Filing: Government doesn't want challenge to surveillance

Published: Friday, June 21, 2013 6:10 p.m. CDT

(Continued from Page 1)

CHICAGO – Lawyers for a U.S. citizen charged with terrorism in Chicago said in a Friday filing that the government is dodging questions about whether it used expanded secret surveillance programs against their client to ensure the hotly debated practices can't be challenged in the Supreme Court.

The claim in the Chicago case came in an early-morning filing at federal court in Chicago by attorneys for Adel Daoud, a 19-year-old, of Hillside, who is accused of trying to ignite what he thought was a car bomb outside a bar last year in Chicago. Daoud, whose trial is set for Feb. 3, has pleaded not guilty to attempting to use a weapon of mass destruction and other charges.

Legal observers say the question of what the government has to divulge and when has become an increasingly pressing one in light of new revelations about US. intelligence methods, and the answer courts eventually provide could have far-reaching implications.

Recent leaks by a former National Security Agency contractor Edward Snowden revealed that a secret Foreign Intelligence Surveillance Court, or FISA court, authorized one program that gathers U.S. phone records and another that tracks the use of U.S.-based Internet servers by foreigners with possible links to terrorism.

Prosecutors in the Daoud case refused to say in a filling last week whether they used far-reaching surveillance programs to launch their two-year investigation of the suburban teenager, saying they were under no legal obligation to spell out just what led to an FBI sting focused on him.

Friday's 13-page defense filing argues the government's refusal to confirm or deny whether it used those programs left defense attorneys legally hamstrung: With no answer, they have no grounds to mount a challenge to the programs' constitutionality. And yet, prosecutors could still use the evidence at trial.

"Whenever it is good for the government to brag about its success, it speaks loudly and publicly [about its surveillance methods]," the filing says. "When a criminal defendant's constitutional rights are at stake, however, it quickly and unequivocally clams up under the guise of state secrets."

A spokeswoman for the U.S. Attorney's Office in Chicago, Kim Nerheim, declined comment on the filing.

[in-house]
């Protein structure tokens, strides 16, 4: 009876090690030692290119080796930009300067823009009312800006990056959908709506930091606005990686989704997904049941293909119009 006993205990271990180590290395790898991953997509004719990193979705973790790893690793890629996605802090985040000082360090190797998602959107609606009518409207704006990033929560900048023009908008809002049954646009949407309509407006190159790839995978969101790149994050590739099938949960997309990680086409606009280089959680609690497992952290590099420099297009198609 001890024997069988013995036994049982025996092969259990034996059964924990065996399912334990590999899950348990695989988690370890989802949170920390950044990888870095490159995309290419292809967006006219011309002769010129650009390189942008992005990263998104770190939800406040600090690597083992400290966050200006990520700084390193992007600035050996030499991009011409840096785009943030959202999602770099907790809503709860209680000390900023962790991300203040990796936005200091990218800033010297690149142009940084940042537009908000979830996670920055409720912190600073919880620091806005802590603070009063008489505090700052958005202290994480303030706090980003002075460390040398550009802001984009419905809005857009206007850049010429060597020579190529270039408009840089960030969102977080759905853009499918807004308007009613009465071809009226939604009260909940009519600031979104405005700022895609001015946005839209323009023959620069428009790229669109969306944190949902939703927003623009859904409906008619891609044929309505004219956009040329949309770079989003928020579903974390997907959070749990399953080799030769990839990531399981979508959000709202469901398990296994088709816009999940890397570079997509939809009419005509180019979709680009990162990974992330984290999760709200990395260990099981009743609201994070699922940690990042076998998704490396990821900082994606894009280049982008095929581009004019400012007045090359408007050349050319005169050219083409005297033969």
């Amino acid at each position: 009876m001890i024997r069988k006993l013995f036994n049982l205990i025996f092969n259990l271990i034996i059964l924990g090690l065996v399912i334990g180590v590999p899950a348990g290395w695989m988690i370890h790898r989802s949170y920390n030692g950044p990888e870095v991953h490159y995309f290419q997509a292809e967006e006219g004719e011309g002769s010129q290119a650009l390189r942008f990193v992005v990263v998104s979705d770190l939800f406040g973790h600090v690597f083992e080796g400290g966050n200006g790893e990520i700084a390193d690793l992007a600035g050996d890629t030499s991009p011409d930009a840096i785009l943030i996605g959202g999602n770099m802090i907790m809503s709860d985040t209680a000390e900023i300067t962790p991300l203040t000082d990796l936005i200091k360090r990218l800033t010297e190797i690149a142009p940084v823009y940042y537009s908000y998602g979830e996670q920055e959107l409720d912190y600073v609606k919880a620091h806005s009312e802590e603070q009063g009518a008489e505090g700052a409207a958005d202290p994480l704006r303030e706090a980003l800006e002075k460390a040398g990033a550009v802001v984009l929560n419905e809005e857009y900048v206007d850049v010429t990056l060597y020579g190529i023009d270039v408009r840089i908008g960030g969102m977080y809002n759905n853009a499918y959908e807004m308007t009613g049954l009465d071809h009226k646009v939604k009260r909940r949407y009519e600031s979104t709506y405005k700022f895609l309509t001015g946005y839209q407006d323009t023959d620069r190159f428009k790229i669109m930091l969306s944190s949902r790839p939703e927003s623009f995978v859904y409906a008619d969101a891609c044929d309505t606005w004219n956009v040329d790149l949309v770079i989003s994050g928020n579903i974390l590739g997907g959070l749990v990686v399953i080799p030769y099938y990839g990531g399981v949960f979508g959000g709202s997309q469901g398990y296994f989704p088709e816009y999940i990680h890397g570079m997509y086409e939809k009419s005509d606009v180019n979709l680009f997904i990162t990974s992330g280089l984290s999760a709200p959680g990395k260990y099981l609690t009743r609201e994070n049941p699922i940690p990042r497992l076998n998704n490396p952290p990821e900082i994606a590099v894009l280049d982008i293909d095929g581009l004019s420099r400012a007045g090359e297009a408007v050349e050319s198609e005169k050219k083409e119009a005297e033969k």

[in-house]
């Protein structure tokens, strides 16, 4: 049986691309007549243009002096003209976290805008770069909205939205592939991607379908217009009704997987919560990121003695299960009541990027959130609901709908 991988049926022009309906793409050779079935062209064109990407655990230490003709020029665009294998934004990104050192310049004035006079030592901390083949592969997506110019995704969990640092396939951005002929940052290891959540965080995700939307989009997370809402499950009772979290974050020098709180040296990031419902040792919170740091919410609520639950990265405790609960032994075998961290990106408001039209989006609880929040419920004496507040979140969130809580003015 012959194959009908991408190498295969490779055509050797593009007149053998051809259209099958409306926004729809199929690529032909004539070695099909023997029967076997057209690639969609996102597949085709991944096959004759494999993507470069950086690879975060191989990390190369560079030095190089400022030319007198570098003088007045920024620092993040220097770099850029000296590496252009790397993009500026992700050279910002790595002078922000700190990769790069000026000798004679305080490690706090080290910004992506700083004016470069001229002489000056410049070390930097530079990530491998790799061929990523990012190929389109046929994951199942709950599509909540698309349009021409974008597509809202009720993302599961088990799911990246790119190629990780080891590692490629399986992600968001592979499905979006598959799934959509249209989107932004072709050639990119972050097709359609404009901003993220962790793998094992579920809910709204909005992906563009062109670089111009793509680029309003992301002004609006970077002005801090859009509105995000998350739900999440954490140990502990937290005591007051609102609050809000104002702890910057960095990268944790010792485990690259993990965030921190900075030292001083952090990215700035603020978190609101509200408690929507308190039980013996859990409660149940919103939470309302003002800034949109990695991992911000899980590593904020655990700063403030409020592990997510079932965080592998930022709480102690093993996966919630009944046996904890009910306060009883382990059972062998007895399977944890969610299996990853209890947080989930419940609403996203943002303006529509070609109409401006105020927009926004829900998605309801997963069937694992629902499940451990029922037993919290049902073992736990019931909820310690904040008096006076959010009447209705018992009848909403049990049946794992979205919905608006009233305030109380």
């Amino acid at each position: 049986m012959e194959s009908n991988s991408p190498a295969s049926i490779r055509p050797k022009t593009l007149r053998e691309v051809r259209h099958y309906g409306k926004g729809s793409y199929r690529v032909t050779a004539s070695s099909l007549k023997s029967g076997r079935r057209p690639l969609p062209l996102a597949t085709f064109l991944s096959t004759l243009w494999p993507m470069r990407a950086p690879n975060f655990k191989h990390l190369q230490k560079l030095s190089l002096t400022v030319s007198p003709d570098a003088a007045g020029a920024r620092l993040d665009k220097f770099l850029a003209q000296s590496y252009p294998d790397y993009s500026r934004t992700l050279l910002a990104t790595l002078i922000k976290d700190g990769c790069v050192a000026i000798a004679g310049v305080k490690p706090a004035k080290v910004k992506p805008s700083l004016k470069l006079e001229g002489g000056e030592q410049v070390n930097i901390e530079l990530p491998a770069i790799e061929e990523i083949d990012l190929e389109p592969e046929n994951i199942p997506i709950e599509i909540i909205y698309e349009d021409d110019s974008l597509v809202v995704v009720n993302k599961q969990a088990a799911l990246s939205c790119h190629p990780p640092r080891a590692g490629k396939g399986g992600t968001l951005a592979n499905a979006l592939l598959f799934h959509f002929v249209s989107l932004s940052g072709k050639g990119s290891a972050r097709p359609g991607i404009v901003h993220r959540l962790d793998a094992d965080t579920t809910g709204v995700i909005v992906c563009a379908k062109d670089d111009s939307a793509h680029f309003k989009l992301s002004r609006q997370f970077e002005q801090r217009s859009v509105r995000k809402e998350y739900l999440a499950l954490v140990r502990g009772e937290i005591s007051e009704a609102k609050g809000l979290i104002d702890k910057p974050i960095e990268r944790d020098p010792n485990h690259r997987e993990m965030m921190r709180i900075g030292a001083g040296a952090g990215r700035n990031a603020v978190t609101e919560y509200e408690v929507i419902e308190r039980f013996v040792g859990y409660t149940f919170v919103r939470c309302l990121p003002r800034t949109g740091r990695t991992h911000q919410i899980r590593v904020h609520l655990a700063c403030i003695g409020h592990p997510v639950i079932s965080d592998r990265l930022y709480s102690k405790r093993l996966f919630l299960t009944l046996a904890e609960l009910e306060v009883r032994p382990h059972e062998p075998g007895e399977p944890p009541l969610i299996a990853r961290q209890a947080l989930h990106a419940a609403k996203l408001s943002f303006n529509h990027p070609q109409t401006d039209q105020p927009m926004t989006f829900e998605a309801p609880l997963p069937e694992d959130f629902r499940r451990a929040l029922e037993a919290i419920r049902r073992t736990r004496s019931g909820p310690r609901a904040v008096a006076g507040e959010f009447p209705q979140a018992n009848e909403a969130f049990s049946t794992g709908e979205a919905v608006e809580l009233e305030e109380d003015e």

But Karen Greenberg, director of the New York-based Center on National Security at Fordham Law School, says government prosecutors, if they can, typically err on the side of not divulging procedures in terrorism cases.

"I don't think it necessary means they fear losing a Supreme Court challenge," she said. "Actually, I don't get the sense they are worried."

She added that defense attorneys face such insurmountable odds in terrorism cases, it's no surprise many are now zeroing in on the constitutionality of surveillance methods.

"They don't have too many other legal tools in their tool box," she said. "You will have more and more of these kinds of challenges."

A judge in the Chicago case is expected to rule soon on whether prosecutors are obliged to say if they used the expanded surveillance.

The primary source of contention in Daoud's case, as in much of the national debate over U.S. surveillance, is the secret FISA court – set up by the 1978 Foreign Intelligence Surveillance Act. FISA amendments passed in 2008 allow the government to obtain broad intercept orders from the court – raising the prospect that calls and emails between foreign targets and innocent Americans could be subject to surveillance.

Similar disputes over the possible use of expanded surveillance have surfaced elsewhere, including in the federal case of two Florida brothers, Sheheryar Alam Qazi and Raees Alam Qazi, arrested last year for allegedly plotting to detonate bombs in New York City. Both men, who are naturalized U.S. citizens, have pleaded not guilty.

A recent filing by Sheheryar Alam Qazi's attorneys echoes the Daoud filing, saying the defense wasn't seeking details about the secret surveillance procedures – only whether they were used.

Since the 2008 amendments extended the reach of the foreign intelligence law, the U.S. government has consistently declined requests in terrorism cases to say if enhanced surveillance powers kick-started wider investigations, according to both the Daoud and Qazi filings.

"(The government) would undoubtedly prefer to maintain that record, which has rendered the government's warrantless wiretapping program all but unreviewable in the interim," the Qazi filing says.

In February, the Supreme Court threw out an attempt by U.S. citizens to challenge the 2008 expansion of FISA because the plaintiffs couldn't prove the government did or will monitor their conversations along with those of potential foreign terrorist and intelligence targets.

But the high court added its decision did not insulate the FISA expansion from judicial review in the future.

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Follow Michael Tarm at www.twitter.com/mtarm

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